I am fairly deconditioned and sedentary, a retired person in his mid 50s who works at a computer a lot. A few years ago, I was able to exercise on a elliptical trainer for 15 or 20 minutes a day. Sometimes with a few rests, because I am trying to keep my heart rate around 140 or 145 during exercise (a rate that is recommended for my age).
Now I am trying to get back into some exercising, but I am worried that my heart rate accelerates very rapidly. When I get on the elliptical, my heart rate goes up to 140 bpm within 60 or 90 seconds. Even with pausing, it's difficult for me to do more than 3 or 4 minutes if I want to keep my rate below 150. This seems strange. I am not feeling any kind of chest pains or odd feelings in my chest or arms, but in such a short time I am not even getting out of breath. I don't feel exhausted, my heart just seems to go too fast.
One morning, when I got on the elliptical, my heart rate showed up as 150 after just 30 seconds, so I visited my doctor. He put me on 25 mg of beta blocker, a low dose. I had a stress echo cardiogram test which came out normal (up to 160 bpm on their treadmill). So they can't find anything major wrong. But I still feel like I cannot start exercising when my heart rate zooms up to such high rates just doing brief mild exercise.
I would like to reassure you that there is nothing that you have nothing to be worried about. Presently, you need to get acclimatized by training. The increase in heart rate is occurring only because of deconditioning. I would suggest that you train yourself at constant speed for prolonged periods on a tread mill preferably instead of an elliptical cycle (atleast in the initial period). Additionally, you should try and increase the incline rather than your speed. If your test results are normal, you should not be receiving beta blockers right now. Additionally, I would also suggest that you get your thyroid function tested. This would be done by measuring the Thyroid stimulating hormone (TSH) levels and free thyroxine (FT4) levels.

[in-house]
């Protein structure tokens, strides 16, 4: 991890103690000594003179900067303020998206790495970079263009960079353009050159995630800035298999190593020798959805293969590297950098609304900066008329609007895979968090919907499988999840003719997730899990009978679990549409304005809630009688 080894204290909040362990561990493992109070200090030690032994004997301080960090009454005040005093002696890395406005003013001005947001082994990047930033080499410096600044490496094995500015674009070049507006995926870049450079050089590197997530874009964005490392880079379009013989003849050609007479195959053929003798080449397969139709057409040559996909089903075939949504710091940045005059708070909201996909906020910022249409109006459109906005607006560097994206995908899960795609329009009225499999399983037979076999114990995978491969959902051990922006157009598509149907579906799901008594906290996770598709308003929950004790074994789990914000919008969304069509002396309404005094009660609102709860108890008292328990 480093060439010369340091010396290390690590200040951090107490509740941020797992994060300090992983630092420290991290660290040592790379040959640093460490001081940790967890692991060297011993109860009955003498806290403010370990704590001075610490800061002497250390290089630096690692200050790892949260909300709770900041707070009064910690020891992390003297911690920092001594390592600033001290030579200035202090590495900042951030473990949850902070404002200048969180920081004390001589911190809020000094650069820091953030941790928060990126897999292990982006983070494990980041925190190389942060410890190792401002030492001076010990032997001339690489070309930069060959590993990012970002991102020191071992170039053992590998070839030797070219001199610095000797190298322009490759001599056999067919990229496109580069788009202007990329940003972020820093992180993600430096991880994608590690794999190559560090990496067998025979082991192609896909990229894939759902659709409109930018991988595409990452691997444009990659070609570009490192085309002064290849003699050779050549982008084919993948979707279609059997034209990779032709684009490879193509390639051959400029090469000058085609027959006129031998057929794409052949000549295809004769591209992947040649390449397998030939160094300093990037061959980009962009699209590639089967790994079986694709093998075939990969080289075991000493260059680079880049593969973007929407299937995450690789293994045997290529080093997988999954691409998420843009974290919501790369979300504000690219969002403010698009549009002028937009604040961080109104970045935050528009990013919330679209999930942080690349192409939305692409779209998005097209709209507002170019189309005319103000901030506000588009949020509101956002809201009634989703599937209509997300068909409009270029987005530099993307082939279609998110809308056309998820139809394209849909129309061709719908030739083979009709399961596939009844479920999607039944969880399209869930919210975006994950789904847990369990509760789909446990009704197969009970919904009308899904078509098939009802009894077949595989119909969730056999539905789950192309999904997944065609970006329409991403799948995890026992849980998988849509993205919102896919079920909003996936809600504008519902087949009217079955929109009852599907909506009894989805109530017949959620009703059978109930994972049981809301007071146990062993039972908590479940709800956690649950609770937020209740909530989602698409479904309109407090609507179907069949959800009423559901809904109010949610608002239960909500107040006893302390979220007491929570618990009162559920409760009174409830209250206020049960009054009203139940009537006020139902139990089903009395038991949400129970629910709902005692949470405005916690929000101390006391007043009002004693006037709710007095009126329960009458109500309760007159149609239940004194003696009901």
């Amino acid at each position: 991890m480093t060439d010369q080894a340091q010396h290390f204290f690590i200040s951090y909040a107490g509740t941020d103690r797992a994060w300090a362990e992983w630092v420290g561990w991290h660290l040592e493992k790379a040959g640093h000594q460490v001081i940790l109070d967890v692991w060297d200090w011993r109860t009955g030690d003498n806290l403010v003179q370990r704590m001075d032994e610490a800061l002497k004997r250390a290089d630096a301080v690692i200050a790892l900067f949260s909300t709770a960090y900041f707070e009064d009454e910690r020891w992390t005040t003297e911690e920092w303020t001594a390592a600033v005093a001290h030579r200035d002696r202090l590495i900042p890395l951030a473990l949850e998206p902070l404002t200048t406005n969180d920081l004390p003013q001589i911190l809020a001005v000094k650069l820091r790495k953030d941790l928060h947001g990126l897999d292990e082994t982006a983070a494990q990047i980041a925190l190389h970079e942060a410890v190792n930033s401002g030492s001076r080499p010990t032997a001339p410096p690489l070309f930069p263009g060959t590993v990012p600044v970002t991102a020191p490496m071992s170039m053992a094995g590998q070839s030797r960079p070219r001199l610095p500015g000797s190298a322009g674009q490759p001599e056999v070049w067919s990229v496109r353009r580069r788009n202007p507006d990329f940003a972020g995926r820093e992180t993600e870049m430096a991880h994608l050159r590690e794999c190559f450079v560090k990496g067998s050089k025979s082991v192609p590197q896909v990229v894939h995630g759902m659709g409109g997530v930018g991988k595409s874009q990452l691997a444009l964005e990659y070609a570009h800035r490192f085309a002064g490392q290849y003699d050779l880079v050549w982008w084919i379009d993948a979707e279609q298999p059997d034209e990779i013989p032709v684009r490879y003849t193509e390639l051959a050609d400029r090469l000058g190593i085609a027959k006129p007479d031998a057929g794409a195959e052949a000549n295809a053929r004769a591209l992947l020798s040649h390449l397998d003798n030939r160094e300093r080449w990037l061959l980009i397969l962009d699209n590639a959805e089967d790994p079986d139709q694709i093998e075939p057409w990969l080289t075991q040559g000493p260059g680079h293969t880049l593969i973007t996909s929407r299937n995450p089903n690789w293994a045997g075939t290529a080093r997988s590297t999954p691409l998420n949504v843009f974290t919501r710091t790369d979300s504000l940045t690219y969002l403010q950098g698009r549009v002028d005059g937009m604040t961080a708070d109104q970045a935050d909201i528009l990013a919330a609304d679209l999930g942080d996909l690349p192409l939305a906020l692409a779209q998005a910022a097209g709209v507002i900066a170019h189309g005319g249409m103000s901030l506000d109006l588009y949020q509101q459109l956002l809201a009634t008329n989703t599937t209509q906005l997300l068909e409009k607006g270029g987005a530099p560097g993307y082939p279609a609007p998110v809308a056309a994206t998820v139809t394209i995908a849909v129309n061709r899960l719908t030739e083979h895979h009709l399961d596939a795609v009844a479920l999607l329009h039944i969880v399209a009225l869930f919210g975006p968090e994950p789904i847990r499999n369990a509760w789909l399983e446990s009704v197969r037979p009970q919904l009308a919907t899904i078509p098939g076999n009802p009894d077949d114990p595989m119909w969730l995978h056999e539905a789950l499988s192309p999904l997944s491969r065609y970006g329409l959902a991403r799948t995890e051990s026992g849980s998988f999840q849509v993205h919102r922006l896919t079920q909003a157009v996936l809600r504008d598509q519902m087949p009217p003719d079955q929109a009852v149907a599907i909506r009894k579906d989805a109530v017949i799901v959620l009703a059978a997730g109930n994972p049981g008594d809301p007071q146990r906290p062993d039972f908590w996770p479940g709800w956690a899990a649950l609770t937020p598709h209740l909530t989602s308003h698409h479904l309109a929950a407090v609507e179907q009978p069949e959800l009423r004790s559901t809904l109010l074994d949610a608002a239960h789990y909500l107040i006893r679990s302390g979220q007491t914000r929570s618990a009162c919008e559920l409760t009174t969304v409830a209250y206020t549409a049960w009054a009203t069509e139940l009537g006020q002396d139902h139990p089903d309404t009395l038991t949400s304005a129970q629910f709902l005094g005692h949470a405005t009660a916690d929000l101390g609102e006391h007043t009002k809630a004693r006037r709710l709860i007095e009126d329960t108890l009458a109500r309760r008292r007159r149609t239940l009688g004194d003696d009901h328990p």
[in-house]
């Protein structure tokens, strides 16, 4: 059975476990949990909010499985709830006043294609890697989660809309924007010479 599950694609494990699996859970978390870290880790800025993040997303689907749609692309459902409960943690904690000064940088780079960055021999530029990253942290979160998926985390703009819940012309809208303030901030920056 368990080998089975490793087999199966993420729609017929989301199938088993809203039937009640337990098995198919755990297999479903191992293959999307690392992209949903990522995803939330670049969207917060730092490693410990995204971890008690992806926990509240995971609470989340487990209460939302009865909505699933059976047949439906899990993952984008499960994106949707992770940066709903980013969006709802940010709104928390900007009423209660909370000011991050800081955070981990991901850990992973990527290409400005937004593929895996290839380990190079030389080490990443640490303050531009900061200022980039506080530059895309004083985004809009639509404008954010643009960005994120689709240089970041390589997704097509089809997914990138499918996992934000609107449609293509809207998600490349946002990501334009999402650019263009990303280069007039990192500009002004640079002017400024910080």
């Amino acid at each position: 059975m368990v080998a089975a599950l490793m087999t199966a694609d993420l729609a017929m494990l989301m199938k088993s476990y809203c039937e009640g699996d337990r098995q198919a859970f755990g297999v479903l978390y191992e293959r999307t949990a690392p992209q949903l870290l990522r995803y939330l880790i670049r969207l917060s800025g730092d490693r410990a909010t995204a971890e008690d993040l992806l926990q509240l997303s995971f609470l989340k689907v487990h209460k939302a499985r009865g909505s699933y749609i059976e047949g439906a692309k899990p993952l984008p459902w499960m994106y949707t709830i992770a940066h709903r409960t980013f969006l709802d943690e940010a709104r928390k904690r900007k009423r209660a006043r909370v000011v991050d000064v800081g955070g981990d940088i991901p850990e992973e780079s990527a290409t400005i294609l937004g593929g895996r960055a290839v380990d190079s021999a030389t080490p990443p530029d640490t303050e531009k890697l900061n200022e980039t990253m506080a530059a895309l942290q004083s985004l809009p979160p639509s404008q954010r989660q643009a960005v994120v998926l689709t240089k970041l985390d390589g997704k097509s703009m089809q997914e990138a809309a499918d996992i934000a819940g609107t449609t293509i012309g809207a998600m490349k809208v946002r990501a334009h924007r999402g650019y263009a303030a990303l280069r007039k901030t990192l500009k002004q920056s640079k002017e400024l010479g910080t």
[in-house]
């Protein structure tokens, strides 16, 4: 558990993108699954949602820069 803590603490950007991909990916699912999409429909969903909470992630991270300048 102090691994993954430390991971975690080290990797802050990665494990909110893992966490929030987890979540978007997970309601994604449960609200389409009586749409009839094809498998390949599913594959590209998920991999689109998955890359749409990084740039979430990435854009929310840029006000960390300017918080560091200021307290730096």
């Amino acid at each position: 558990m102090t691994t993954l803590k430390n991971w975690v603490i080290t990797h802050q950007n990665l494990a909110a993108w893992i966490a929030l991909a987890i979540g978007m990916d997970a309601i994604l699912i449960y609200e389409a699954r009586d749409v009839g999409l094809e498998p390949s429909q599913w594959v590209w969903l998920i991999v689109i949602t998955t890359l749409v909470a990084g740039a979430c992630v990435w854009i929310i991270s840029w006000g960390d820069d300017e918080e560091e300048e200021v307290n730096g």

As long as you are not symptomatic, you don’t need to worry about the absolute magnitude of your heart rate. If you feel comfortable, you should continue working out and you would notice that the further increase in heart rate would be very small.
Hope that this information helps and hope that you will get better soon.
Thank you for using MedHelp's "Ask an Expert" Service, where we feature some of world's renowned medical experts in their fields. Millions have benefitted from our service to get personalized advice for them and for their loved ones.
Copyright 1994-2016 MedHelp International. All rights reserved.
MedHelp is a division of Aptus Health.
This site complies with the HONcode standard for trustworthy health information.
The Content on this Site is presented in a summary fashion, and is intended to be used for educational and entertainment purposes only. It is not intended to be and should not be interpreted as medical advice or a diagnosis of any health or fitness problem, condition or disease; or a recommendation for a specific test, doctor, care provider, procedure, treatment plan, product, or course of action. Med Help International, Inc. is not a medical or healthcare provider and your use of this Site does not create a doctor / patient relationship. We disclaim all responsibility for the professional qualifications and licensing of, and services provided by, any physician or other health providers posting on or otherwise referred to on this Site and/or any Third Party Site. Never disregard the medical advice of your physician or health professional, or delay in seeking such advice, because of something you read on this Site. We offer this Site AS IS and without any warranties. By using this Site you agree to the following Terms and Conditions. If you think you may have a medical emergency, call your physician or 911 immediately.